Our concert on Monday was a thrilling experience. The concert hall was beautiful and it was a pleasure to begin our collaboration with Nicolai Znaider once again. The audience packed the hall and everyone was buzzing with excitement. I felt the concert went very well, especially considering how tired we were from the traveling and jet lag so far. It really got our tour off to a great start. After the performance, Paul Straka (second horn) and I went out to meet up with some more horn players from both Denmark and Sweden for some beers. We tried beers that ranged from Belgian Cherry Ales, to ales made by Trappist monks. One of the perks of being a horn player is the incredible camaraderie we maintain with one another. The instrument does something to bond us together, whether we live in Europe, America, or wherever! Both Paul and myself enjoyed a marvelous evening of music-making, good beer, and great company. How could you ask for anything more?

Next entry… Oslo and Hamburg… stay tuned!!


Bernhard Scully
Principal Horn, SPCO

Hear a piece from the Copenhagen concert

If you want to hear a piece from our concert in Copenhagen, be sure to tune in to Minnesota Public Radio's Performance Today program this Friday, December 12 from 11:00am until 1:00pm. They will play a selection from the concert as well as a little bit of the interview they did with conductor and violinist Nikolaj Znaider when he was here back in September. Performance Today can be heard on MPR's Classical 99.5 FM.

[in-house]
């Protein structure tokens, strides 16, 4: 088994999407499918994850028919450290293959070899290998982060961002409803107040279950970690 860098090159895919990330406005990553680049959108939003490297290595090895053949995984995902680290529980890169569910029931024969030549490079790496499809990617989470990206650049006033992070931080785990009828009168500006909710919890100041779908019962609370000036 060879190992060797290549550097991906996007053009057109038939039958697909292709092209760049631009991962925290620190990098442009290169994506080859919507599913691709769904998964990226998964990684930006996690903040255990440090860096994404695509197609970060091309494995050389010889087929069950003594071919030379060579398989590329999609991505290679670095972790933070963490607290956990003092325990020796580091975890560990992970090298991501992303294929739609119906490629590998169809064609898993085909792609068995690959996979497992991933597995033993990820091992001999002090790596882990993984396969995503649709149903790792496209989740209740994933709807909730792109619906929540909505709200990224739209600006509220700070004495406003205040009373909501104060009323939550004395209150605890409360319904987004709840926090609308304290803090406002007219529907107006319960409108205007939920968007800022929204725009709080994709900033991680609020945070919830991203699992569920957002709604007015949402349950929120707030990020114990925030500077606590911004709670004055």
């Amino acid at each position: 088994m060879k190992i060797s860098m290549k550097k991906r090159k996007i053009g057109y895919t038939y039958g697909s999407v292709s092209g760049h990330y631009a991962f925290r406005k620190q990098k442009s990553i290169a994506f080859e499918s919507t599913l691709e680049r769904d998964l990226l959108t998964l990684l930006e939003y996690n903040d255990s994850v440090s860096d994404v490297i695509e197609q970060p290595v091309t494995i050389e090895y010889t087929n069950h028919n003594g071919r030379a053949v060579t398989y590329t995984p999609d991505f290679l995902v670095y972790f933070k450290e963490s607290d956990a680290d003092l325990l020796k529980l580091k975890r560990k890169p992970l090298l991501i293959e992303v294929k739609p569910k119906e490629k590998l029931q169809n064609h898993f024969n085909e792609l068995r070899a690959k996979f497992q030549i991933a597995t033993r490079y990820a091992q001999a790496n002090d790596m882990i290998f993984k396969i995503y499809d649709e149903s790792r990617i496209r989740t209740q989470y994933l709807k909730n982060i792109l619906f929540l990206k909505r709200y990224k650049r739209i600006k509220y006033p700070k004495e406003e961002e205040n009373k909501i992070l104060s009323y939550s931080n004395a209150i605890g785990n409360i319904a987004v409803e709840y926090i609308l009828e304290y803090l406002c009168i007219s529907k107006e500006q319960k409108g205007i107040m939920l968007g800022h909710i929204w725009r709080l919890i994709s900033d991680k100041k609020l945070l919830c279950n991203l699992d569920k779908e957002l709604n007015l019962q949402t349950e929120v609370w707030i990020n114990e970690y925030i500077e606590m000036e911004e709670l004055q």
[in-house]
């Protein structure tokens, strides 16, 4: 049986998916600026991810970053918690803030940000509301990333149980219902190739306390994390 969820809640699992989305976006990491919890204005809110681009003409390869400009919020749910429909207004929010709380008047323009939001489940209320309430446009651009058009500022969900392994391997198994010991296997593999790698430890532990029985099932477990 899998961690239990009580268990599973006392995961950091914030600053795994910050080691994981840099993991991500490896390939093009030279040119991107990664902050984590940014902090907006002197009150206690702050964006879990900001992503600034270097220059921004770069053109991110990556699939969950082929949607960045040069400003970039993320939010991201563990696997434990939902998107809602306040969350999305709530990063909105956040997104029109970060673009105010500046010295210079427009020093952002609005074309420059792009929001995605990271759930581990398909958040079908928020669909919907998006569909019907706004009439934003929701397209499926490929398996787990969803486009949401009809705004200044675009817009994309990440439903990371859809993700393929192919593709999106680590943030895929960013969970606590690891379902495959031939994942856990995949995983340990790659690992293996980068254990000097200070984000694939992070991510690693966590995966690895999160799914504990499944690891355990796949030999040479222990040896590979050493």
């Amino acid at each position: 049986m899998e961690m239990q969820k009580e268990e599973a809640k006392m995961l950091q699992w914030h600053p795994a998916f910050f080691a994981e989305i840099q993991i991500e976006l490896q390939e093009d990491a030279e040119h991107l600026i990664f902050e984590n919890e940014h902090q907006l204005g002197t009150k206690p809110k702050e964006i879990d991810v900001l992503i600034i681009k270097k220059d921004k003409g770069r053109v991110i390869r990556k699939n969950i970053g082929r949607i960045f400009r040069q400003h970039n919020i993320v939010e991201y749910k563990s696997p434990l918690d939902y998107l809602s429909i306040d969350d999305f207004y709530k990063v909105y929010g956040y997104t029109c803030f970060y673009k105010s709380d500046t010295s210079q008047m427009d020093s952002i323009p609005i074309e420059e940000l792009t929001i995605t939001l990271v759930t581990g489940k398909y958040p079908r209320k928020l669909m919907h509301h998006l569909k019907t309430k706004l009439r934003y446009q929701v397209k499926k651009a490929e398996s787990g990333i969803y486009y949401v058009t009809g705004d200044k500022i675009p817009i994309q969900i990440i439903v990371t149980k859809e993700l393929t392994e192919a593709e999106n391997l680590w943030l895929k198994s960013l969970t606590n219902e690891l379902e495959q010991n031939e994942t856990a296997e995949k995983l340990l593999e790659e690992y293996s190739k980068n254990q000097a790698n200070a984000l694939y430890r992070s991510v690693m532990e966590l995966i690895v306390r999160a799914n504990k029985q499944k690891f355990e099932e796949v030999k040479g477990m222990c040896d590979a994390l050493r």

Tonight the SPCO performs in Hamburg, Germany. They will be at the Laeiszhalle Hamburg.

Tuesday, December 2, 2008

Greetings from Oslo!

Below is a message from Leslie Shank, assistant concertmaster:

This is Tuesday so it must be Oslo! After making Copenhagen our home for a couple of days, we took an early morning flight to Oslo. As we landed we could see the ground covered with snow and thought it could be Bemidji. The drive into town took us through curving roads surrounded by snow covered fir trees. We had very little time to take in the sights before we had to leave for the hall, so Lynn Erickson and I ventured out in search of Christmas presents and souvenirs. We ended up at the harbor, watching the ferry boats come in to port. I grew up in Seattle and suddenly realized a similarity in the two cities. In fact, many Norwegians settled in Seattle.